Bren and I actually ate our own meals in relative peace as the kids drew and did activities on their menus. Only towards the end of our meal, after at least an hour had passed, did we hand over the phone to keep them entertained.
This is a five star hotel so we expected the service to be good but it was impeccable. Nothing was an issue and even though our table looked like a disaster site pretty much from the moment we sat down at it, no-one looked on disapprovingly. That was nice – because kids are annoying and messy and not always welcome at restaurants like Alluvial. And the kids meals were 12 bucks each which I thought was amazing given the size and quality of the food.
I really enjoyed going somewhere that wasn't specifically 'for kids' but that was so family friendly. Bren even managed to wrangle himself a whiskey tasting so he left thinking it had been the best lunch of all time. And the building itself is so gorgeous that as soon as we walked in the doors, I said to Bren, "Let's come back here again but without the kids."
Heading into the city for lunch at a beautiful restaurant with the kids – I know it seems like a crazy idea but try it. It was so bloody civilised – and we all need a bit of that.
Now I actually love going to the movies with my kids, I really do. Even Harlow has been once (to The Lego Movie) and been great. But it's exxy, right? It sure is. However, on this occasion, the tickets were comped by a local real estate agency via my son's school. Lesson: always read the weekly school newsletter. Or be friends with someone who reads it and then tells you about the stuff you should know (thanks, Gin).
But there are other ways to secure cheaper tickets – for instance, my mobile company offers $10 tickets online or depending on how many kids you have and how often you go, you could buy a booklet of 1o tickets which works out cheaper. And smuggle in snacks. Yeah, yeah, I know you're not supposed to, but if cinemas don't want people to break the rules then they shouldn't charge $38 for a small bucket of popcorn. Amiright?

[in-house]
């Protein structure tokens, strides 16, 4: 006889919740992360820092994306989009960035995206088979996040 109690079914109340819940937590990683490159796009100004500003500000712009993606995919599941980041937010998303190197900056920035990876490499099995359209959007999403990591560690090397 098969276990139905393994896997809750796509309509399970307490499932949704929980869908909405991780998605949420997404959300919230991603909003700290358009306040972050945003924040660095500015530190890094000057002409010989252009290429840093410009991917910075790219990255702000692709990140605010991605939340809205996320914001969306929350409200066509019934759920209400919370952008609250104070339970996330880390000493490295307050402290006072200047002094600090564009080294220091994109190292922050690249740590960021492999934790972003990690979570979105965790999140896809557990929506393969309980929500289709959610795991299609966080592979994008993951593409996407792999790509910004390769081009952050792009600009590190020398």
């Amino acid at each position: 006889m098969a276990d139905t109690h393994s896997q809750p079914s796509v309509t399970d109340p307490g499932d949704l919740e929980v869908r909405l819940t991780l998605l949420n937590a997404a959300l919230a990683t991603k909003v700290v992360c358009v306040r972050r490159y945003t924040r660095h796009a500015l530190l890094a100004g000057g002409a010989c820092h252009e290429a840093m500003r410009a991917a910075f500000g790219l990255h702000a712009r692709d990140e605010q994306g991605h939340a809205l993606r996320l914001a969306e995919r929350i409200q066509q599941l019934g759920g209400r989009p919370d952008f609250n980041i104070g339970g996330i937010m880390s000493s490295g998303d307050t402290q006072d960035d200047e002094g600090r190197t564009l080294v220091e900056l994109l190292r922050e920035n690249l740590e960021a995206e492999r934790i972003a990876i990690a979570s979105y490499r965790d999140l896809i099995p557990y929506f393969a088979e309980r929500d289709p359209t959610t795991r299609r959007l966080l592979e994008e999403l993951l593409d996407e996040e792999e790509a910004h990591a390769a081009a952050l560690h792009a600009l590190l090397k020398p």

So The BoxTrolls. The boys loved it, but Harlow, what with her current noise sensitivity, screamed before anything even began playing on the screen. I spent the majority of the movie with my hands over her ears which made it really difficult to eat the popcorn – a blessing in disguise, my arse does believe. I missed a chunk of the movie dealing with Harlow but what I did see I thought was sort of dark and very British and if the boys had not liked it, I wouldn't have been surprised. Maybe it's a personal thing though because I am generally not a huge fan of stop-motion animation. Like I said, the boys were into it, a friend's 6-year-old girl found bits of it scary, and I thought much of the dialogue would be lost on small kids. If your kids enjoyed Wallace and Gromit or The Pirates! Band of Misfits, then they will probably get a kick out of The BoxTrolls, too.
The Park – it's shit but it's free
Kids love it. Parents hate it. I don't need to explain the park to you. But perhaps you'll appreciate my dos and don'ts.
- DO pack snacks and drinks or your free outing will end up costing a bomb in sausage rolls and donuts and bottles of water that are terrible for the environment, geez!
- DON'T look down at your phone for too long. Yes, the park is THE most boring place on earth but the minute you look away, at least one of your kids WILL disappear to somewhere you can't see them and you'll age 14 years in the 47 seconds it takes to find them. For god's sake, think of your face.
- DO up the adventure stakes by choosing a park outside of your immediate suburb. Google parks in your city and head for an awesome one the kids have never been to before. A change is nowhere near as good as a holiday, but it helps break the monotony of your desperately boring life.
- DON'T go on that thing that has a wheel in the middle and someone turns it so that you all spin around and around. It WILL make you violently ill.
- DO take photos to prove that you are an excellent mother who takes her kids places.
- DON'T forget the sunscreen. I have yet to meet a toddler who agrees to wear a hat for longer than 12 seconds.
So that's it. A week of stuff to do for kids – some budget-friendly, some not as much. If I could choose my perfect school holiday activity, it would be sitting at the swim-up bar of a tropical resort enjoying the suspiciously warm water around me while the smalls are occupied at a Kid's Club ALL DAY LONG. But sitting in tropical wee water drinking pina coladas is not in the budget right now so we make do. And we drink wine. I hope you're making do, too.